Tao Te Ching
THE TAOISM OF LAO TZU
Fake Lao Tzu Quote
"Every human being's essential nature..."
This is NOT a quote from Tao Te Ching:
"Every human being's essential nature is perfect and faultless, but after years of immersion in the world we easily forget our roots and take on a counterfeit nature."
This long quote is far from the style of Lao Tzu. Its content also deviates considerably from what is expressed in Tao Te Ching. Still, it is not impossible to see connections to Taoist philosophy in it.
It is doubtful that Lao Tzu would call every human being's essential nature perfect, but he was certain that nature itself was. To him, everything in the world was governed by the same faultless principle of Tao, the Way. So, we would all do fine if we just conform to it. The impression Lao Tzu gave is that only humans are able to deviate from Tao — and it is not to our advantage.
Forgetting our roots can be interpreted as another expression of what Lao Tzu stated frequently in his text: so many of us have lost connection to Tao and that leads us far astray. If what we thereby have is a counterfeit nature, though, makes less sense. How can it be counterfeit if it is from ignorance? What we have forgotten leads us astray, but that cannot be a conscious effort. The problem is ignorance, maybe even folly, but not pretense.
I have not found the quote in any version of Tao Te Ching, not even in Dyer's previous books on the Taoism theme, where he went through all the 81 chapters and commented them: Change Your Thoughts — Change Your Life: Living the Wisdom of the Tao from 2007, and the 2008 version called Living the Wisdom of the Tao: The Complete Tao Te Ching and Affirmations.
Dyer readily admitted to being inspired by Tao Te Ching, quoting and commenting it frequently in several of his books. In Excuses Begone! he started the introduction (page xi): "I spent the year 2006 immersed in the ancient teachings of Lao-tzu, studying his monumental tome, the Tao Te Ching."
His many quotes from Lao Tzu's text were his own interpretations, often getting quite far from the original. In Change Your Thoughts — Change Your Life he explained acquiring ten versions of Tao Te Ching, listed in the acknowledgments: "From those ten translations I'd gone over, I pieced together the 81 passages in Change Your Thoughts — Change Your Life, based on how they resonated with me" (page xii). In Living the Wisdom of the Tao, published the following year, that had grown to "pieced together after reviewing hundreds of translations" (page 1). Still, his acknowledgements contain only the same ten books (page 167).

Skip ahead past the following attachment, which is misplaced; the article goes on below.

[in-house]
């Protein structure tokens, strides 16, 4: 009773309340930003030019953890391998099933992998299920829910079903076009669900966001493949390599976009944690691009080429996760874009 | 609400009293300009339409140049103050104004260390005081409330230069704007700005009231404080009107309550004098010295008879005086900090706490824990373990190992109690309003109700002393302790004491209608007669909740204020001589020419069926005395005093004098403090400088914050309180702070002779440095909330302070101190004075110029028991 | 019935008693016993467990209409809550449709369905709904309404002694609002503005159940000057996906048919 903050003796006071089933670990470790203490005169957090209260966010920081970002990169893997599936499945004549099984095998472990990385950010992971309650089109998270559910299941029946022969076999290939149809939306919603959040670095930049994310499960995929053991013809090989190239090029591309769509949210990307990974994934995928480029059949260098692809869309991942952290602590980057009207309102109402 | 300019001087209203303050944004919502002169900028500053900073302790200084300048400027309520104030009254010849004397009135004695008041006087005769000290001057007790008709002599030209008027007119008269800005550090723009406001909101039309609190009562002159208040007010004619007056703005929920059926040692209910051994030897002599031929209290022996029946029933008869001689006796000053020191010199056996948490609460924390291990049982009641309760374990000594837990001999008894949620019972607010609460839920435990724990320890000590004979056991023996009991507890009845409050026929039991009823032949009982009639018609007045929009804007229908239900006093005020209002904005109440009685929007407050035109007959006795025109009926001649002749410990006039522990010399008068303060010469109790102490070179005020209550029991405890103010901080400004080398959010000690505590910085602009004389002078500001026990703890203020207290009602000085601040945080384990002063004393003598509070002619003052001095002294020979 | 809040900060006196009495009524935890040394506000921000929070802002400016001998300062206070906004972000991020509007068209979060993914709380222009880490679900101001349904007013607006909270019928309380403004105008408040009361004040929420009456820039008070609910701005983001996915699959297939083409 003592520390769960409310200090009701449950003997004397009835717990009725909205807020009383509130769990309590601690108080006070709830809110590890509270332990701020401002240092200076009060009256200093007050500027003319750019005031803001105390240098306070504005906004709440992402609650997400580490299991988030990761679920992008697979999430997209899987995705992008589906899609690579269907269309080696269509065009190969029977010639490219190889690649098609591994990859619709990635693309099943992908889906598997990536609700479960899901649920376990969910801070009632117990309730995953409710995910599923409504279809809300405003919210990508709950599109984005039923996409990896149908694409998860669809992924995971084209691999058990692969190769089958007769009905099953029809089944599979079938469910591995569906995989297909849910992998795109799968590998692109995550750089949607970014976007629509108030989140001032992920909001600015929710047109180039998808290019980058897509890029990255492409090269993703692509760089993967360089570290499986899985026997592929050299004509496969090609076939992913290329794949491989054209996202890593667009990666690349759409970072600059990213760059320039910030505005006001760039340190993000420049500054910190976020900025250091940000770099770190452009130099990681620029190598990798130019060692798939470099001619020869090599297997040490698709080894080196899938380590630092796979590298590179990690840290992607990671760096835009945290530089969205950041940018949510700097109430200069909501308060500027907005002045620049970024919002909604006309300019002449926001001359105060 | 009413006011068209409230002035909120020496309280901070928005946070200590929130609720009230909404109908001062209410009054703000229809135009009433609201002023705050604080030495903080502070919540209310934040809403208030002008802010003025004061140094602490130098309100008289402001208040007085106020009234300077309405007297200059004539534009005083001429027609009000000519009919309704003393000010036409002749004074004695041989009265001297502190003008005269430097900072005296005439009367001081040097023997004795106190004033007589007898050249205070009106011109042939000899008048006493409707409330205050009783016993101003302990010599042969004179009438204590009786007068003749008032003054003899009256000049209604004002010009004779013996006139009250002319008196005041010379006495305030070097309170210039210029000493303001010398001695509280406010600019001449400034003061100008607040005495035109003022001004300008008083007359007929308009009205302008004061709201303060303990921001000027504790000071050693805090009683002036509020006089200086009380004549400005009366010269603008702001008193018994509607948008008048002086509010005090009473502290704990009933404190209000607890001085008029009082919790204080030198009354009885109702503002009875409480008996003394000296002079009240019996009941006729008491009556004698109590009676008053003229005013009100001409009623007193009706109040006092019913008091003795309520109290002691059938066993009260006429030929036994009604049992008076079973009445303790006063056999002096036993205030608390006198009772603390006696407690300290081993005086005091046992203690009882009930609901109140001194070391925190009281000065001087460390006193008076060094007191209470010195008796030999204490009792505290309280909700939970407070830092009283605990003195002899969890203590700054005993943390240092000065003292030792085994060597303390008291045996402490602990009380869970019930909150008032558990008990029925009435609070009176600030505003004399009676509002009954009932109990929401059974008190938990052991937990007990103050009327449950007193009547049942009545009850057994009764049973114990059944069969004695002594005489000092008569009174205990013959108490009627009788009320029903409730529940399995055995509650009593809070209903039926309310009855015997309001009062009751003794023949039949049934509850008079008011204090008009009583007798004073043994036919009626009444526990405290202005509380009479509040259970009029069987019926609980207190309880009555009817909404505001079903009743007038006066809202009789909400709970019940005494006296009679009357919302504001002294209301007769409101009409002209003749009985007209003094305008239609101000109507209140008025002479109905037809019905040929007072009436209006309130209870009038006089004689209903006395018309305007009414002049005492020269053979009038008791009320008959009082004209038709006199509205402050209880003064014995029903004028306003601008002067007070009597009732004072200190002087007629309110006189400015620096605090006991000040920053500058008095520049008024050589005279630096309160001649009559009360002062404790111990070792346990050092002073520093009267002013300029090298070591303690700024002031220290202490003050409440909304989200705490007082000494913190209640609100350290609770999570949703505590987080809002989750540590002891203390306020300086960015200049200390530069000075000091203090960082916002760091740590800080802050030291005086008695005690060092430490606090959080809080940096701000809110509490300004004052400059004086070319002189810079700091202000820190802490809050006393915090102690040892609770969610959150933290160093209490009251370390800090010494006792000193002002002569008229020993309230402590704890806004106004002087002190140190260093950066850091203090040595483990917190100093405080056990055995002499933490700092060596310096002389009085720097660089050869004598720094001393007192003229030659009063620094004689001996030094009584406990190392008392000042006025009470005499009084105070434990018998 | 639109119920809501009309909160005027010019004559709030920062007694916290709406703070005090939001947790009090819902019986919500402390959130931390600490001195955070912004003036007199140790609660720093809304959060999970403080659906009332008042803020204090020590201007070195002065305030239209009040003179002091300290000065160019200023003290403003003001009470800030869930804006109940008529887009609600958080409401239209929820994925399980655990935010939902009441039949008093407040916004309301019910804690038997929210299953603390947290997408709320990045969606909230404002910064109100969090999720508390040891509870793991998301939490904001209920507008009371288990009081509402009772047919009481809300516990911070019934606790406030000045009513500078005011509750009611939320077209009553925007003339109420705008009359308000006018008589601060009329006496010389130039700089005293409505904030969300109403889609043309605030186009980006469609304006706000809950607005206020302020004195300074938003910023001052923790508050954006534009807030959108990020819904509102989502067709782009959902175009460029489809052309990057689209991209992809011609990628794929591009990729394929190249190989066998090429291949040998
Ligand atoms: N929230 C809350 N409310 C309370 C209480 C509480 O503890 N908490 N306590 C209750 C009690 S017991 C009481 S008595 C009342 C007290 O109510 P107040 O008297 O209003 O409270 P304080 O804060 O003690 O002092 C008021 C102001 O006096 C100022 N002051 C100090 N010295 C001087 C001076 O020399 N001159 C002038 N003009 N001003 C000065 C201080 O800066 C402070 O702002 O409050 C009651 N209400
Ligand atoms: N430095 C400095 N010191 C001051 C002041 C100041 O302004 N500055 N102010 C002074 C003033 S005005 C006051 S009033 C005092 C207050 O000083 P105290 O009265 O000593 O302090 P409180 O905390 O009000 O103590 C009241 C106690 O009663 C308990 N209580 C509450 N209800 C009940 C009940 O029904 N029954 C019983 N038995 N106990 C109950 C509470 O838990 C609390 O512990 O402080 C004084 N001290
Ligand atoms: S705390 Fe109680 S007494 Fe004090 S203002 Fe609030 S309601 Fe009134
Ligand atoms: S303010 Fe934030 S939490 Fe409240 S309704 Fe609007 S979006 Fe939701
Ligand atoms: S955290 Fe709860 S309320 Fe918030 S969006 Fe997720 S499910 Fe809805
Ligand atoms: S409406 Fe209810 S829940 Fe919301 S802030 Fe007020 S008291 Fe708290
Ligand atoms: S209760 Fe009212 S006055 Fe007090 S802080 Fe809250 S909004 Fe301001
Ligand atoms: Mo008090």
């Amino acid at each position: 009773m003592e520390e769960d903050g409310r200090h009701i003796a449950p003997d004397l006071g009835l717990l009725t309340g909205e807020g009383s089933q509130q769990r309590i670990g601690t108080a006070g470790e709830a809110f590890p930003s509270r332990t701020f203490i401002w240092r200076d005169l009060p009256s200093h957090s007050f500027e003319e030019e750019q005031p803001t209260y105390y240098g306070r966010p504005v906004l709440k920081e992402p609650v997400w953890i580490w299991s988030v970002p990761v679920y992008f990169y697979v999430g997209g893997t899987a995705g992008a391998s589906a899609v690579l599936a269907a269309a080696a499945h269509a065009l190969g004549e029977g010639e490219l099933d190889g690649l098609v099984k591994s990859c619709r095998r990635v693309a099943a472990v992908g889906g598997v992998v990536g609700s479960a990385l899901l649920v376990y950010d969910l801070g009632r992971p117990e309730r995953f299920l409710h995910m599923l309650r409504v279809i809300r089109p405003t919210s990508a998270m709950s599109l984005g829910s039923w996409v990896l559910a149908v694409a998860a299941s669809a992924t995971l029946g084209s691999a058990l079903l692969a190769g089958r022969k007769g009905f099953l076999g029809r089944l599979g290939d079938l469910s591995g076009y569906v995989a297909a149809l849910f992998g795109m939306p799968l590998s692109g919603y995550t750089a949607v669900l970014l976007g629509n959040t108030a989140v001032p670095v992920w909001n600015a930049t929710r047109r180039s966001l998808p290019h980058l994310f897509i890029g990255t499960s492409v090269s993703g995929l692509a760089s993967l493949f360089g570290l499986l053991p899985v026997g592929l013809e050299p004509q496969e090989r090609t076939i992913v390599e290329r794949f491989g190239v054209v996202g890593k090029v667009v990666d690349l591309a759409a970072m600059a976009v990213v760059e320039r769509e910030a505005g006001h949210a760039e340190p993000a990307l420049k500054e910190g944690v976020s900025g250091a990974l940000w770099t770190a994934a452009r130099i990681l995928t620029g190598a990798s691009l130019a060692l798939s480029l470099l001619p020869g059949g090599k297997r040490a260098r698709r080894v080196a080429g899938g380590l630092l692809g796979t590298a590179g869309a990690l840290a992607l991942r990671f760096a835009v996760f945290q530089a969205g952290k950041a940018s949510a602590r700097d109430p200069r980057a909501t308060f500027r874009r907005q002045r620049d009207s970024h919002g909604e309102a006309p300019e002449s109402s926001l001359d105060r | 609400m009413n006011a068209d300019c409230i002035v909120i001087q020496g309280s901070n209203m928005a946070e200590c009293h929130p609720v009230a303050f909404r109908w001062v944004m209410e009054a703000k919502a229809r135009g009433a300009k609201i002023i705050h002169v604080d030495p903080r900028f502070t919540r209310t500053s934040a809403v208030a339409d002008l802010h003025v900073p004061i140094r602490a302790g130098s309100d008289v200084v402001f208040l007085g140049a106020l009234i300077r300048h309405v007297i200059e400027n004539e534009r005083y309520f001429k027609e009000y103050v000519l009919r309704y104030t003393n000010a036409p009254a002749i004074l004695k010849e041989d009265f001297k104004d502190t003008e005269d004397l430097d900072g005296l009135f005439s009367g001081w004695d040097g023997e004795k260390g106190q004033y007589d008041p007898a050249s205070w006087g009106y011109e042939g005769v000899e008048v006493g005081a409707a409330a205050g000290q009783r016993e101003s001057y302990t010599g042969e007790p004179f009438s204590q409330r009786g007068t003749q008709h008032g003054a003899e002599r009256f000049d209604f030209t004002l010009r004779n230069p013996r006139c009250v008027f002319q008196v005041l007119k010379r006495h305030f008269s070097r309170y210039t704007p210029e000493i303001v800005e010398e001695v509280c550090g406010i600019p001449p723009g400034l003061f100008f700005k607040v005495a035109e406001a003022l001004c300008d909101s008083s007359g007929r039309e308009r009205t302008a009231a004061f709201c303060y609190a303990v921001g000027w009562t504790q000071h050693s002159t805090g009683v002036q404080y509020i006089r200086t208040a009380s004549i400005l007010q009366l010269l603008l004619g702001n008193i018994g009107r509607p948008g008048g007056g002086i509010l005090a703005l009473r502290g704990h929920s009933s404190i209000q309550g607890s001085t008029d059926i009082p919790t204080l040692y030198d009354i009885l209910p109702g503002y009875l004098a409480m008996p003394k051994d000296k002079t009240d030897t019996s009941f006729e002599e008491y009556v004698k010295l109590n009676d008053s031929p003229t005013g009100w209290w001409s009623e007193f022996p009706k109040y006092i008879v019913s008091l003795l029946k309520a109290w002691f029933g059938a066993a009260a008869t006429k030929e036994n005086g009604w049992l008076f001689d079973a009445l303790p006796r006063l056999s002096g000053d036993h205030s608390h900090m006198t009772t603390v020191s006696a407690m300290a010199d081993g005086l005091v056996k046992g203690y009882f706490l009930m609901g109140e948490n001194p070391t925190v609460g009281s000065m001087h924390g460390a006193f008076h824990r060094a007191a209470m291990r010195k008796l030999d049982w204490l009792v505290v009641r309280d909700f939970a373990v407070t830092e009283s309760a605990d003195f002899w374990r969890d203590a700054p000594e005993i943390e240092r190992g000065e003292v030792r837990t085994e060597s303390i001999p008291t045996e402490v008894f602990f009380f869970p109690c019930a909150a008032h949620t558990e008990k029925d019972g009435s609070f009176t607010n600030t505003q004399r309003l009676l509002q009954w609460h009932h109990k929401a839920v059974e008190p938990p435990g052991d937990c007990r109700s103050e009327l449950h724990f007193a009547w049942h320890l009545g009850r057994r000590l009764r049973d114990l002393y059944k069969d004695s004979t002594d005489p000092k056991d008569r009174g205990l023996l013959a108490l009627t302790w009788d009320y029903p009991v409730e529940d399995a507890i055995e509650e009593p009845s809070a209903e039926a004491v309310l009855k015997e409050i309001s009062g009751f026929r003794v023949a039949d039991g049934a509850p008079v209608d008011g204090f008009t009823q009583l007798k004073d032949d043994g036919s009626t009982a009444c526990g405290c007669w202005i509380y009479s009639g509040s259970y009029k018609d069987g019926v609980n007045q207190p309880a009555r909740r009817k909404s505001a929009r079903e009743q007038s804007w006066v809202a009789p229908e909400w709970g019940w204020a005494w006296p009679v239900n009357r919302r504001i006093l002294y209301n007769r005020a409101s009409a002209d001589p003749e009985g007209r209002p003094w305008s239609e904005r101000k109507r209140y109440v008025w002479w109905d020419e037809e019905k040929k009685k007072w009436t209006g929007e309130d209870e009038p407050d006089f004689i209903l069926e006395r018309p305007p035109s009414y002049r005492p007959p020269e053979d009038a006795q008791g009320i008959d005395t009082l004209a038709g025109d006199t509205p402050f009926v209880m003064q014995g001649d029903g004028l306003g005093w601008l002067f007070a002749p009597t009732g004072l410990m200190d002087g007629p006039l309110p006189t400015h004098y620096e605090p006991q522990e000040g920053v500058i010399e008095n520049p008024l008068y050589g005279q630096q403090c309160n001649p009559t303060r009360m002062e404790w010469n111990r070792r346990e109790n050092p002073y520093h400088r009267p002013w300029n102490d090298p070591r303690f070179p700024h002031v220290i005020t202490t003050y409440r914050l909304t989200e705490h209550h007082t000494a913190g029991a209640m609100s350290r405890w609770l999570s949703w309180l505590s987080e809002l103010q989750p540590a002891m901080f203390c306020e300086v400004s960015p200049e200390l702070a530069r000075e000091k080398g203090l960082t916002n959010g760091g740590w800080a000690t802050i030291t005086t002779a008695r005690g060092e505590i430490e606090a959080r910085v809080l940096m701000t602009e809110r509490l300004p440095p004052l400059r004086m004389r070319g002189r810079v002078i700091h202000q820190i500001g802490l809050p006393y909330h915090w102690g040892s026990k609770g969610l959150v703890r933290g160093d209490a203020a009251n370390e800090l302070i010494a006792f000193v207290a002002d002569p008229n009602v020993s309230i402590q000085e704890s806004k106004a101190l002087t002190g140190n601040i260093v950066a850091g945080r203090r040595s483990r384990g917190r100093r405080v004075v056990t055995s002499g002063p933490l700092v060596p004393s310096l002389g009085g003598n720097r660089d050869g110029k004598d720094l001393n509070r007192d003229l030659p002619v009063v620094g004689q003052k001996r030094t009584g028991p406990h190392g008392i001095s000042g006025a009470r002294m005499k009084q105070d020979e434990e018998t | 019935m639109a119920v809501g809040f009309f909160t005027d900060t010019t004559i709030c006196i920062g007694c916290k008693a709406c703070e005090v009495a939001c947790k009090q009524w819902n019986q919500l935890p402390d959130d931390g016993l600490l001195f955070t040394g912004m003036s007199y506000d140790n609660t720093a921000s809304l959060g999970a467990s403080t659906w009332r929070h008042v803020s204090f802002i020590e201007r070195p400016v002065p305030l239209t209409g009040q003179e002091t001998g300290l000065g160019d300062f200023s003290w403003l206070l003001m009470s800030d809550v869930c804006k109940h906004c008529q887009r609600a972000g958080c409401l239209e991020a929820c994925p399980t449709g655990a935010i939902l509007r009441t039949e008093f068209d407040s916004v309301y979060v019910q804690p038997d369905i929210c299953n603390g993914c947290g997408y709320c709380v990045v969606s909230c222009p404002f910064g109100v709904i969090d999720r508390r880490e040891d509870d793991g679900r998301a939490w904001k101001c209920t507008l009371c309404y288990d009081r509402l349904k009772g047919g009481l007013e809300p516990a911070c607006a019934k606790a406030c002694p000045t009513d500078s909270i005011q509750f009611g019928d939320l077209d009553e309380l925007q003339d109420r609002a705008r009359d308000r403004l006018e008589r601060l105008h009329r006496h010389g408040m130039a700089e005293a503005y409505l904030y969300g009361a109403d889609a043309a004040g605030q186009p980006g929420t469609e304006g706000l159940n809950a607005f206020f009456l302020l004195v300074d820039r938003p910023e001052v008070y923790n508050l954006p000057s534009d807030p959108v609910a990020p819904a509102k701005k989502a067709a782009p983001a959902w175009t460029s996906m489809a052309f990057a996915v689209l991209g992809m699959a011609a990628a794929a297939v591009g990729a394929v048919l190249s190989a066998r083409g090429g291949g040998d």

He used some of the translations more than others. In 2010, Stephen Mitchell filed a lawsuit against him for copyright infringement of 200 lines from Mitchell's version. It was settled out of court the following year.
I have noticed that many of Dyer's Tao Te Ching wordings are identical with those of Mitchell. That can happen when translating a text of this kind, since it contains only about 5,000 words and uses a limited set of concepts repeatedly. Still, I have found it surprisingly rare in other books. And Mitchell's case is different, since he often deviated considerably from the standard translations. In those cases, Dyer's use of the same words was particularly compromising.
It was also kind of alarming that Dyer did not mention his particular dependence on Mitchell's version, since he was happy to do that courtesy with another source in Living the Wisdom of the Tao (page 3): "Some versions of the Tao I relied upon more than others, and I would like to especially mention that the version provided by Jonathan Star (in Tao Te Ching: the Definitive Edition) was the one I quoted most extensively and the one that most resonated with my vision and interpretation of the Tao."
Both Mitchell's and Star's book are mentioned in his list of ten Tao Te Ching versions mentioned above. The list is significant in lacking any of the prominent old translations, such as those of James Legge from 1891, Arthur Waley from 1934, and D. C. Lau from 1963. The only exception might be that of the French Jesuit and sinologist Léon Wieger from 1913, but it is an English 1999 translation by Derek Bryce of the French original.
Anyway, as far as I have found — searching Google as well as Facebook — Dyer is the origin of the quote examined here, and it seems that he allowed himself to find his own wording for what he regarded as Lao Tzu's message. But then he should not really have put the wording between quotation marks.
September 14, 2020.
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About meI'm a Swedish author and aikido instructor. In addition to fiction, I've written books about Taoism and other East Asian traditions. I'm also an historian of ideas, researching ancient thought and mythology. Click the image to get to my personal website.